Microsoft shows HP Slate tablet during CES keynote

By on January 7, 2010, 1:07 AM
Microsoft has pulled back the curtain on an HP-crafted tablet computer during its CES 2010 keynote. The HP Slate, as shown by Microsoft CEO Steve Ballmer, looks to offer a portable computing package that is oddly nestled between the functionality of a smartphone and netbook.

The Slate will run Windows 7, and reportedly sports a multitouch display, an accelerometer, and speculation suggests that it's powered by an x86-based processor. The prototype shown during Microsoft's keynote was running the PC Kindle app, hinting that the Slate may try to take a bite out of the e-reader market -- much like Apple's "rumored" tablet is expected to.

Apart from press shots and a brief teaser video (which you can watch after the jump), very few details are available, except that it's due sometime later this year.





User Comments: 11

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Guest said:

i don't want it to suck but i can't help feeling like it's going to suck.

Staff
Matthew Matthew, TechSpot Staff, said:

I know exactly how you feel.

Guest said:

For these ultra-portable 'slates' that can be used for media viewing, and as an ebook reader, the x86 processor platform is completely unsuitable.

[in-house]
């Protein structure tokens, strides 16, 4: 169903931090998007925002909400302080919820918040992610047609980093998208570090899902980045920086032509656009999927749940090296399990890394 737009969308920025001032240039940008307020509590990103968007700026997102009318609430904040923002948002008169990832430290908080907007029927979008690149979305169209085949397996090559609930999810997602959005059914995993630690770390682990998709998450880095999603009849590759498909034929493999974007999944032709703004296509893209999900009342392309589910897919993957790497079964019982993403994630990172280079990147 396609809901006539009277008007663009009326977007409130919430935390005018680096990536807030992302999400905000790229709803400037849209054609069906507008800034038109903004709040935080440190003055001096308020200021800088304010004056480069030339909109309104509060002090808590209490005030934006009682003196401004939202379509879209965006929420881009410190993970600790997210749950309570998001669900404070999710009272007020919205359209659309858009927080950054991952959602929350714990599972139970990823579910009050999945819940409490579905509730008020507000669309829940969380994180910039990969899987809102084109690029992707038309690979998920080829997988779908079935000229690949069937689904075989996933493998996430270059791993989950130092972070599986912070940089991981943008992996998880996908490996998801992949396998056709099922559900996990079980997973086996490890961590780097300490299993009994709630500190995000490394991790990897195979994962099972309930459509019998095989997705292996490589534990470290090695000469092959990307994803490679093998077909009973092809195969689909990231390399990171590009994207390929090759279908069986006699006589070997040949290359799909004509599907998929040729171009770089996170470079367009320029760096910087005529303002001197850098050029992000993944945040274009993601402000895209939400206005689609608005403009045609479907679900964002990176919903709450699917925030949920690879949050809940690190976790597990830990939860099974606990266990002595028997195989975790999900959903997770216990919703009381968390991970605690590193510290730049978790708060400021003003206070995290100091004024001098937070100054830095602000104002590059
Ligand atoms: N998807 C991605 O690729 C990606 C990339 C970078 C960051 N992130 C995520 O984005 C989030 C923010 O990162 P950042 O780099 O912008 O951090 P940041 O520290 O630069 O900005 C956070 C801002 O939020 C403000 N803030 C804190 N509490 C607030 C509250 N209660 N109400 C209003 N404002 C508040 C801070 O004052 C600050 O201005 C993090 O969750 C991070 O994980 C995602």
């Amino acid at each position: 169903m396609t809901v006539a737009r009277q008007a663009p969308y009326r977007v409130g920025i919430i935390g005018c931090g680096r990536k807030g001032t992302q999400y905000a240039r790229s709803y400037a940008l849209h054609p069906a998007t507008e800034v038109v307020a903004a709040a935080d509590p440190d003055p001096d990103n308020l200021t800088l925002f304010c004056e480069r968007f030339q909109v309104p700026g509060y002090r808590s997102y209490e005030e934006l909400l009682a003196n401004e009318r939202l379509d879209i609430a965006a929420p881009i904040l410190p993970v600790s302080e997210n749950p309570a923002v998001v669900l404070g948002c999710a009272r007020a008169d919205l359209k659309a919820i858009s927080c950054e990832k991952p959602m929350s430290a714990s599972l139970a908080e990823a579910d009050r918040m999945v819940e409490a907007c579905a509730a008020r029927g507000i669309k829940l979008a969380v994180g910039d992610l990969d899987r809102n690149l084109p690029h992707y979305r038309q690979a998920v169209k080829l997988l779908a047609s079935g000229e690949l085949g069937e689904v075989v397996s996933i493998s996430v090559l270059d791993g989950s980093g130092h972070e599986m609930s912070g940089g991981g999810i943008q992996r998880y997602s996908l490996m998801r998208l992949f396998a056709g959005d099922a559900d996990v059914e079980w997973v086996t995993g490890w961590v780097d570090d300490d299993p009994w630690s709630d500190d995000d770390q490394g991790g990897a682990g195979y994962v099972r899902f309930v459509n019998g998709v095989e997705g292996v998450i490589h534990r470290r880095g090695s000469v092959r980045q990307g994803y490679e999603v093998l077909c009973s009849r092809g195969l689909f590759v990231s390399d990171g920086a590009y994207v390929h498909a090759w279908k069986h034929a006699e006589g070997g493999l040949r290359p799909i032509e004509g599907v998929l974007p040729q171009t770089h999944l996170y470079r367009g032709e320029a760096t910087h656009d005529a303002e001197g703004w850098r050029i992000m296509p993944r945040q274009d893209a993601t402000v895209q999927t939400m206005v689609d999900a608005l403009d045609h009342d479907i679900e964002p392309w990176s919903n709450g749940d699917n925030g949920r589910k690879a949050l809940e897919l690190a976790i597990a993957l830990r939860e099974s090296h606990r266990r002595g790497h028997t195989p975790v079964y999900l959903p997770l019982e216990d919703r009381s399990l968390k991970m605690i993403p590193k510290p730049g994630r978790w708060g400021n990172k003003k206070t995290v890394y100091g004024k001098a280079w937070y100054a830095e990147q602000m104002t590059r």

People are going to use these things to read ebooks in bed. Do you want a computer mouse? No. Do you want a keyboard? No. Do you want power cables? No.

To be successful, it MUST run on an energy efficient processor, like the ARM family, and it must be multi-touch. That makes Microsoft's offerings useless.

See how this stacks up against the new Android SmartSlates coming to market, running on ARM, and getting 10-12 hours of battery usage on each charge. Now, if they also add a Pixel Qi screen to these devices, they could be getting days of battery usage.

ET3D, TechSpot Paladin, said:

Huh? What do mouse, keyboard and power cables have to do with the CPU? And how is multi-touch a limitation when Windows 7 supports it? Atom based notebooks are already in the 10 hour range, and when coupled with a Pixel Qi display will last even longer. So basically, you don't mention any real reason to prefer ARM.

While I could think of some minor benefits of ARM, I see a lot more downsides. In terms of flexibility I'd definitely prefer an x86 based device.

Guest said:

It makes me laugh to no end when they are proud to show the same gestures Apple commercialized on the iphone in summer of 2007.

They don't get that they are copy cats!!!!

Guest said:

how is it diffrent from my tablet pc which i have had for 5 years already? methinks they keep regurgitating the same things every few years and calling it something else.

compdata compdata, TechSpot Paladin, said:

they are trying to get a head start on apples pending announcement. It will be interesting to see what "innovations" apple brings to the table if any.

Guest said:

Can anyone say "giant iPhone"? Come on. Let's get an original idea.

Guest said:

EVERY company copies from each other and screws each other over by patent lawsuits

Tekkaraiden Tekkaraiden said:

Double or triple its size so I can play some D&D on there.

megrawab said:

I pressume that HP Slate is the same as the Apple's iPad. I knew from one of the articles here that iPad lacks Flash. Well I hope the HP Slate has that feature since flash has always been needed in most applications not only on the web but also in offline activities. It would be an advantage if HP Slate enables Flash. :>

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